What is the use of studying and performing the complex rituals expounded in the Vedas, smritis, puranas and shastras, the only fruit of which is living in a small house in a small village in Heaven? Except the effort which will burn all the sorrows and miseries of the samsaaraa and enable one to attain the bliss of the Self, other things are simply trading, giving something in exchange for something else.
Maatarmedini taata maruta sakhe tejah subandho jala
Bhraatarvyoma nibaddha eva bhavataamesha pranaamaanjalih
Yushmat-sangavashopajaata-sukritodreka-sphurannirmala-
Jnaanaapaasta-samasta-mohamahimaa leeye pare brahmani [73]
O mother Earth! father Air! friend Fire! relative Water! brother Space! I offer Salutations to you all by joining the palms of my hands. With your help I have done meritorious deeds and thus purified I have attained to true knowledge which has dispelled my delusions and now I merge my self in the Brahman.
Dhanyaanaam girikandareshu vasataam
jyotih param dhyaayataam
Aanandaashrukanaan pibanti shakunaah nihshankamankeshayaah
Asmaakam tu manorathaavirachita praasaada-vaapeetata-
Kreedakaanana-kelikautukajushaam aayuh param ksheeyate [84]
Those realized souls who live in the caves of mountains and meditate upon the Supreme self shed tears of joy which the birds of the wild drink sitting on their laps without fear or apprehension. For us who build castles, lagoons and gardens in our imagination and entertain ourselves in a dream-like state, only the ayuh (life span) goes on diminishing; no higher goal is achieved.
Aayurvarshashatam nrinaam parimitam raatrau tadardham gatam
Tasyaardhasya parasyachaardhamaparam
baalatwa vriddhatwayoh
Shesham vyadhiviyogadukhasahitam sevaadibhirneeyate
Jeeve vaaritarangachanchalatare
saukhyam kutah praaninaam [88]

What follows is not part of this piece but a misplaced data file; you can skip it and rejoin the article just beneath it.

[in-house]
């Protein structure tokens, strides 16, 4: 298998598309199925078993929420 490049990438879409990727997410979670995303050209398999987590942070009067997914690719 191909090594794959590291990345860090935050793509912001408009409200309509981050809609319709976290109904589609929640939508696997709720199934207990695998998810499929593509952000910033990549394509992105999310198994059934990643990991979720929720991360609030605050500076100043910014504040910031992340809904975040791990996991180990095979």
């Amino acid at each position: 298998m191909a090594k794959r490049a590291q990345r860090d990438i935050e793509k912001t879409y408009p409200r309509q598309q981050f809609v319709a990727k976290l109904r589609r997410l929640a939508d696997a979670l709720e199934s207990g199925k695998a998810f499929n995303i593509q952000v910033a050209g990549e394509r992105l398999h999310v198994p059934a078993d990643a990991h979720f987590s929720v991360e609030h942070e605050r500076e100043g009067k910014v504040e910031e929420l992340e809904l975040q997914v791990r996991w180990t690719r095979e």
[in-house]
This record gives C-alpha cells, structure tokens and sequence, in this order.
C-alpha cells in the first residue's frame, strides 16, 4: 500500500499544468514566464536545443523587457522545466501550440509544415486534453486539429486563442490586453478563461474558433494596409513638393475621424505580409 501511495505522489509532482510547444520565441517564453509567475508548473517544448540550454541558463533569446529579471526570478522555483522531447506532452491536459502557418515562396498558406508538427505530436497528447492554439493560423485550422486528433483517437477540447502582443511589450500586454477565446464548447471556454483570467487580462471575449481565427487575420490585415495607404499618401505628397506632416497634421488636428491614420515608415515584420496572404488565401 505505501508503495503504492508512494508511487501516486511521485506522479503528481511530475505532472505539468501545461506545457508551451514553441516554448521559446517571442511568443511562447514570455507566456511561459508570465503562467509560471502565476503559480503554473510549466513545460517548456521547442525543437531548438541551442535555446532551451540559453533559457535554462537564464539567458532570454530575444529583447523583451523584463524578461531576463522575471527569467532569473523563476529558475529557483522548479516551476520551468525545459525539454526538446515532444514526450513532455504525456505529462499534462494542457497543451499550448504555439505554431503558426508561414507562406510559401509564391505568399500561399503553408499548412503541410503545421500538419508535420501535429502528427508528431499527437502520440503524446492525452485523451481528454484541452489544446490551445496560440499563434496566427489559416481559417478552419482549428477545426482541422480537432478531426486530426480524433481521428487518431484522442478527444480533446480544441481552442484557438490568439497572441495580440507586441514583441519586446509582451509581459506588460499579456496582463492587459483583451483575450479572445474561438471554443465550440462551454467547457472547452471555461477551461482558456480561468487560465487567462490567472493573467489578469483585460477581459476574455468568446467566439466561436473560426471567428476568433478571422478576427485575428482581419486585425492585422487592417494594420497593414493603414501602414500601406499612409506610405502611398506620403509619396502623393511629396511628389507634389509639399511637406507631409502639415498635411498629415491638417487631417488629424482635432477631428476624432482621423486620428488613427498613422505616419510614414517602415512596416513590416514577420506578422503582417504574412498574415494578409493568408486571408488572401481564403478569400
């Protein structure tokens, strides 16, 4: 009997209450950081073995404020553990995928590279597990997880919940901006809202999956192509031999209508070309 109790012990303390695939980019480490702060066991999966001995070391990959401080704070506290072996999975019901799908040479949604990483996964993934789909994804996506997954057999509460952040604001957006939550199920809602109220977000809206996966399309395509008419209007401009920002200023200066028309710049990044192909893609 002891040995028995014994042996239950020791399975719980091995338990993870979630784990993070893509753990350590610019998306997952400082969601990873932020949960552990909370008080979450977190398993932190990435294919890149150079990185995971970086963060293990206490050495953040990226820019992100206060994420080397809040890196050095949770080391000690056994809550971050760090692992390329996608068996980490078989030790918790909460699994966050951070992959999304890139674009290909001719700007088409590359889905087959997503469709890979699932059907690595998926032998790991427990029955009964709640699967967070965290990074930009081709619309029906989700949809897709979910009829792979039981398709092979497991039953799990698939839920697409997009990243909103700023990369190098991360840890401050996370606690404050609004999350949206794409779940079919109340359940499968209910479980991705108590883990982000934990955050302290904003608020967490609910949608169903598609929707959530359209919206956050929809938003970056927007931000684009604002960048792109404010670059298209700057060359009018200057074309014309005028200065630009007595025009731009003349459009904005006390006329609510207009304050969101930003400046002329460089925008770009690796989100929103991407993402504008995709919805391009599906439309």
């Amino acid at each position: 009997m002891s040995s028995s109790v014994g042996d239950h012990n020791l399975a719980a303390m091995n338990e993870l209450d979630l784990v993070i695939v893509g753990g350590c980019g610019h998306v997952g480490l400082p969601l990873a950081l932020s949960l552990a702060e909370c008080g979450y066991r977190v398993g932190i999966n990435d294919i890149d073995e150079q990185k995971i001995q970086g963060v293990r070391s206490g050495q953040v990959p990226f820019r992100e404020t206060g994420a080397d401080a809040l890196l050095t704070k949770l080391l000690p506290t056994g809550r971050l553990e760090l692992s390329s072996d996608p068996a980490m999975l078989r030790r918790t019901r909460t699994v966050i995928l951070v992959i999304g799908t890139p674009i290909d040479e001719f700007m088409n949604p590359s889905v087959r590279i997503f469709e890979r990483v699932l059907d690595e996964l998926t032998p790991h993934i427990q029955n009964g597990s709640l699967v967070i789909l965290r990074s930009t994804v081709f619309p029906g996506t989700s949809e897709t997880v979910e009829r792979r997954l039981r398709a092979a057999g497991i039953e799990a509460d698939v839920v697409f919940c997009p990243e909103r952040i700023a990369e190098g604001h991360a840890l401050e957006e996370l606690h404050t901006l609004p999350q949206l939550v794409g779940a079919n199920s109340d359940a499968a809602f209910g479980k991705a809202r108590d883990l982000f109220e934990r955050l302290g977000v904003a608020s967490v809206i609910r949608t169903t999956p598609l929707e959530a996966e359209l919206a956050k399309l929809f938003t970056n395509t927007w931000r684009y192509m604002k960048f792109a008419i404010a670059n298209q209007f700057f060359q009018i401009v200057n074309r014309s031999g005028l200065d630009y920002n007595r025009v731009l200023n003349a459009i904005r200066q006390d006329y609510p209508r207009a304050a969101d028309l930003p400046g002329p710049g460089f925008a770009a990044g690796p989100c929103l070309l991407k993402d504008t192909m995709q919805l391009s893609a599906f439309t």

The lifetime of a person is limited to one hindered years. Half of this is wasted in the night. One half of the remaining half is spent in childhood and old age. The balance period is somehow lived by service or other occupations undergoing sufferings by disease, separation from loved ones and grief from misfortunes. Where is happiness in this life which is as transient as the waves in the ocean?
Snaatwaa gaangaih payobhih
shuchikusumphhalairarchayitwaa vibho twaa,
Dhyeye dhyaanam niyojya
kshitidhara-kuhara-graava-paryanka-moole
Aaatmaaraamah phalaashee guruvachanaratastwatprasaadaatsmaraare,
Dukhaanmokshye kadaa’ham tava charanarato dhyaanamaargaikanishthah [91]
Bathing in the sacred waters of the Ganga, worshipping You, O Lord!, with fresh flowers and fruits, meditating on your beautiful form seated on a rock in a Himalayan cave, experiencing the bliss of the self, living only on fruits, following the advice of the guru, heart set on your lotus feet and establishing myself in dhyaanayoga, when shall I, by Your grace, be liberated from the miseries of this samsara ?
Ahau vaa haare vaa balavati ripau vaa suhridi vaa,
Manau vaa loshte va kusumashayane vaa drishadi vaa
Trine vaa straine vaa mama samadrisho yaanti divasaah
Kwachitpunye’ranye shivashivashiveti pralapatah [98]
My days are passed in a sacred forest chanting the name of Shiva and having the same equal vision whether it is a snake or a garland, an enemy or a friend, a diamond or a lump of clay, a bed of flowers or of stone, a bundle of grass or a group of women.
Chalaa lakshmeeshchalaa praanaashchalam jeevitayauvanam
Chalaachale cha samsaare dharma eko hi nishchalah [100]
Wealth is fleeting, breath is fleeting, life is fleeting and youth is fleeting. In this world of moveable life forms only dharma is stable and permanent.

1 comment:

aIm yoga said...

Good read….. searched what my Mataji taught me……. found it. thanks…… if you can put with sanskrit would be nice for devnagari reading